On this episode, we discuss the Myth of Atlantis that comes down to us from one of Plato's dialogues, the Timaeus. Here, we attempt to separate fact from fiction, exploring whether the Atlantis myth may be a fictionalized tale of a real natural disaster—such as the devastation of the Minoan civilization on Crete by a tsunami more than 3,500 years ago.

We also explore whether the myth of Atlantis could be recounting some ancient memory of the hypothesized Younger Dryas impact that may have devastated various regions of Earth over 12,000 years ago.

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Timestamps:

  • 0:00 - On Volcanoes, Earthquakes, and Tsunamis
  • 5:58 - Prehistoric humans and natural disasters
  • 14:45 - How the Atlantis myth came to us via Plato
  • 24:21 - Plato cites cyclical disasters that wipe out human knowledge
  • 33:00 - Disasters that may have inspired the Atlantis myth
  • 43:44 - The myth of Atlantis and the Younger Dryas impact
  • 52:46 - Are our myths a form of cultural memory of past traumas?

Recap:

  • I kick off this episode recalling times in my childhood when I was made very aware of natural disasters: particularly volcanoes, earthquakes, and tsunamis. I conclude that natural disasters such as these have always plagued humanity: particularly tsunamis.
  • I discuss how for prehistoric humans navigating along coastlines, tsunamis would have represented the greatest threat from the natural world. Cultures that would have warned their decedents through flood myths would have had a higher chance of avoiding being swallowed by the sea, which may explain why so many different cultures around the world have some sort of flood mythology as part of their cultural lexicon.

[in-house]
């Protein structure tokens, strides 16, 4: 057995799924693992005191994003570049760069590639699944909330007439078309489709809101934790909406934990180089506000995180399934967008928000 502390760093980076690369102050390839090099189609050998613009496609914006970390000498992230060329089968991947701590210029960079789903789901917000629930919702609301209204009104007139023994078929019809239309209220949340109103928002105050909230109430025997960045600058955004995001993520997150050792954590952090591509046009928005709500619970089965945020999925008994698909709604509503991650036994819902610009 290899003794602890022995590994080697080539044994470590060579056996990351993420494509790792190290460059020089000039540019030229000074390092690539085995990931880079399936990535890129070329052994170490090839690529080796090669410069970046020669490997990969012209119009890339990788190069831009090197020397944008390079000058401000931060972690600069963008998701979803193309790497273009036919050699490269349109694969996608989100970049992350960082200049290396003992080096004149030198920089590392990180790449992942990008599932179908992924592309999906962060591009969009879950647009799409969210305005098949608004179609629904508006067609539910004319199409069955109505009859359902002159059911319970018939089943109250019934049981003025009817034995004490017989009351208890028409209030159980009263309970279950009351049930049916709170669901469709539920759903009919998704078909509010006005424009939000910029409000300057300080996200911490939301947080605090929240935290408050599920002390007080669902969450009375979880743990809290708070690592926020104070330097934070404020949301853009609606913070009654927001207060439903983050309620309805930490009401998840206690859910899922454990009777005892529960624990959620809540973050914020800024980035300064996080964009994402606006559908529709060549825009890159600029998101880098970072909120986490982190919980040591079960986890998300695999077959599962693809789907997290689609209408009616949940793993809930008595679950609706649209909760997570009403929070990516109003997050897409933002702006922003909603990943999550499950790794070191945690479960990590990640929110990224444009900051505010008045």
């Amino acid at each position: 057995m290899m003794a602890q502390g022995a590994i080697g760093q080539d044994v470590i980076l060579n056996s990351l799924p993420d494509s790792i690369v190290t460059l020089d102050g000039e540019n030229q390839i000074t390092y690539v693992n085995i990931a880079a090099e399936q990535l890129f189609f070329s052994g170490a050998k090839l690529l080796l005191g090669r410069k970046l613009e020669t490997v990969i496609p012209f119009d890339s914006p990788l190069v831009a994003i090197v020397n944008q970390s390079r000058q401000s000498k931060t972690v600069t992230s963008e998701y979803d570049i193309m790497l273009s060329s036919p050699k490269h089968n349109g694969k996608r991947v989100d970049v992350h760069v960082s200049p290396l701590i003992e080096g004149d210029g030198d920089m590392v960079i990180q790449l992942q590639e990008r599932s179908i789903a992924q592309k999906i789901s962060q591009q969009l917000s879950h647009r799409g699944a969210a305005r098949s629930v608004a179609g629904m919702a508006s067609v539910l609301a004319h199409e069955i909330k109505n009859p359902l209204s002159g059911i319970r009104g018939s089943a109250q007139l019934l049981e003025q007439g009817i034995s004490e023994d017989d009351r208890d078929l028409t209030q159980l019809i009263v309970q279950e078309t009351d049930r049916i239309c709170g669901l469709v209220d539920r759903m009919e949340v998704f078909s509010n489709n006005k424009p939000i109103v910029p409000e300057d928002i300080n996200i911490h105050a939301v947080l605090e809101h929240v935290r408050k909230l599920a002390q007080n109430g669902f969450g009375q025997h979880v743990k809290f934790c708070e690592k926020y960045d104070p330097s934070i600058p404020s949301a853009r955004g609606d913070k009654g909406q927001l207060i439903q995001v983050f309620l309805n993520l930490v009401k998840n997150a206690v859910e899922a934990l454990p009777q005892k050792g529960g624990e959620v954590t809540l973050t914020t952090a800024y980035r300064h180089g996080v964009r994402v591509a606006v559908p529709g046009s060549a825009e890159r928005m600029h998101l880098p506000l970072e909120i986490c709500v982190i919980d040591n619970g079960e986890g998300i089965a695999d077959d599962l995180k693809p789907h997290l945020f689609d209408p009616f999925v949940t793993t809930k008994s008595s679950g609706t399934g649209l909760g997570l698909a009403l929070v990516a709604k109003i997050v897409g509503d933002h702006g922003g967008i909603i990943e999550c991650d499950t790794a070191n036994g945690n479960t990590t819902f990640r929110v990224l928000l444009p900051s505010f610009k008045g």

• From here, we jump into the origins of the Myth of Atlantis as recounted by Plato. In the Timaeus, an Egyptian priest claims that human civilizations are often wiped out by great disasters, and all of their accumulated knowledge and wisdom is lost. This is a fascinating idea: that even in Plato's time, before archaeology existed, this idea of there being lost ancient civilizations was being discussed.
  • We take a look at two possible disasters that may have inspired the Atlantis myth: one that was contemporary with Plato, in the disaster at the Greek city of Helike. And another that happened about 1,000 years prior, when a massive volcano erupted on Santorini and sent a tsunami rushing towards the island kingdom of the Minoans, based on modern-day Crete.
  • After looking at the Atlantis myth, we go a little bit further: forging a possible connection between this idea of the lost ancient city of Atlantis and the hypothesized Younger Dryas impact around 10,800 BC.  For comparison, Plato places the sinking of Atlantis around 9,600 BC.
  • We ponder whether ancient myths such as that of Atlantis may be some form of cultural memory of past events, particularly natural disasters such as what befell the Minoans. It could be that while a kingdom called "Atlantis" never existed, Plato's fable is in fact recounting how many human civilizations have been destroyed throughout history as a result of great cataclysms.

Works Cited:

  1. Plato, Timaeus and Critias. Oxford University Press 2008. Translated by Robin Waterfield.

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